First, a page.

The allure of instant gratification and empty validation has never been more significant
Have you ever had that gnawing feeling at the back of your head that there must be something more -- not quite in the grander, existential sense, but in a more moment-to-moment context?
You could be sitting alone at home basking in the glory of your self-diagnosed, Instagram-worthy introversion, or be out and about genuinely having fun with friends and/or family, but the feeling always remains, compelling you more and more into believing that there’s a better time to be had out there … somewhere.
And everyone else is invited but you.
If any of the above drivel means anything to you, then congratulations -- you have been suckered by people much smarter than you to stay cripplingly dependent on the illusion of connection.
Now, I know just how passe it is to knock social networking for all the ills of (ironically) society, even though there is next to no evidence to such disgustingly wild claims. But one of the most common observations among those who, perhaps, rely on such platforms a bit too much, is just how much they hate themselves for being slaves to them.
With a sense of bitter defeat and self-loathing, some of my most social network-addled friends and acquaintances are always quick to express just how exhausted they are with the whole technology, yet can’t help but run past innumerable, endless feeds -- like a hamster in a wheel that’s developed a coke habit and yielded any semblance of spatial awareness in the process.
While the allure of instant gratification and empty validation had been established long before the current-day kings and queens of Silicon Valley stopped nursing, let alone learned how to write even one line of code, there is some truth to the claim that we are more prone to falling for these age-old traps now more than ever.
However, perceptibly, one of the single biggest issues the proliferation of social networking has brought with itself is an added layer of anxiety and neuroticism over the possibility of not being included in anything and everything.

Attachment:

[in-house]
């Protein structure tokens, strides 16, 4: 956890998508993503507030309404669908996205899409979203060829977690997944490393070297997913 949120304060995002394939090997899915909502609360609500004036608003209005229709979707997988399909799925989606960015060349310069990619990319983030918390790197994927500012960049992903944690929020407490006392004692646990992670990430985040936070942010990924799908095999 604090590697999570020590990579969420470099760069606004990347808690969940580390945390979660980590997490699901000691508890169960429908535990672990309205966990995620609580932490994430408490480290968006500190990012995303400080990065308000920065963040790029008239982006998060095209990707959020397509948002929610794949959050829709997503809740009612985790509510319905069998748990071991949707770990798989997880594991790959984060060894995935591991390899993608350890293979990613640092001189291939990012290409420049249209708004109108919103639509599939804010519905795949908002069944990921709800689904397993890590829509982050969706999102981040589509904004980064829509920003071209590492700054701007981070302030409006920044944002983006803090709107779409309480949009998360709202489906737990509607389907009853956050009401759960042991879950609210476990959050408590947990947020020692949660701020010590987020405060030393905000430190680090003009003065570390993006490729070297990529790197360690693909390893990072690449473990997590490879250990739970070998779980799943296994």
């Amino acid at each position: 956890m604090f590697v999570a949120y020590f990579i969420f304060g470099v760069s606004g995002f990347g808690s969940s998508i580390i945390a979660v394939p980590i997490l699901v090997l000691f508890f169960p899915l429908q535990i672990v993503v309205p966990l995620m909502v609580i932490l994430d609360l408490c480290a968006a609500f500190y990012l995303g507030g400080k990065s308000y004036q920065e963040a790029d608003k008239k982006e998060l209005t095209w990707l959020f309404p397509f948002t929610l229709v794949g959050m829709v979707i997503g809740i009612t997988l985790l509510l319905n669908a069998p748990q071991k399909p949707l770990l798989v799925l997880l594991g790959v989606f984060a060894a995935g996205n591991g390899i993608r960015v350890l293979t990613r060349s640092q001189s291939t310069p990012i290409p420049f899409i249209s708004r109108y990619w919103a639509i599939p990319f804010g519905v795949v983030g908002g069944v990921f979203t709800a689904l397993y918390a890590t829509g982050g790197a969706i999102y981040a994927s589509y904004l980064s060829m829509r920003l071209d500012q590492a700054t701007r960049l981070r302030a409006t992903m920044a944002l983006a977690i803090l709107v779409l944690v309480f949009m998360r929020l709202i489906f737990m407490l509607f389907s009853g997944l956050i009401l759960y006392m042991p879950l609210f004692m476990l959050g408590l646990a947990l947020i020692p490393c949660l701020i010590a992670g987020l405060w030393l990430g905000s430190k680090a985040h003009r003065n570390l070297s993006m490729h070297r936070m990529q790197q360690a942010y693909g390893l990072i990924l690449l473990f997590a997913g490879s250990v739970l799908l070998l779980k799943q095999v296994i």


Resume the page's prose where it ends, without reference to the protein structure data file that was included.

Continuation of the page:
There’s always some “event” that you’re missing out on by opting to go for another -- each of them offering endless possibilities for friendship, romance, further networking, and an infinite supply of cheap thrills. And simply showing up can often say a lot about you, from your sex appeal to your cultural significance.
But we all recognize just how unhealthy such obsessions are, as corroborated by numerous studies and research which we all end up sharing online but never really end up reading. And yet we choose to live with them.
But why is that?
Author David Foster Wallace, in his 1993 essay E Unibus Pluram, argued that America’s (and by extension the world’s) collective fascination with the television was that it gave us all a way to exercise our innermost voyeuristic traits -- what better way is there for a working stiff to unwind after a tiring day than to watch people make fun of each other, engage in fun private conversation, and have fun sex on-screen (all the better if the viewer happens to be allergic to real-life human interaction)?
Taking that argument into account, the next logical step would then be to replace “the actor” with “the friend” in all of the above situations. And as soon as the novelty of simply looking starts to fade, the desire to join the party eventually takes hold.
But that desire is seldom, if ever, met, as the party is always somewhere else -- regardless of where you are.
Rubaiyat Kabir is an Editorial Assistant at the Dhaka Tribune. He can be followed on Twitter @moreanik.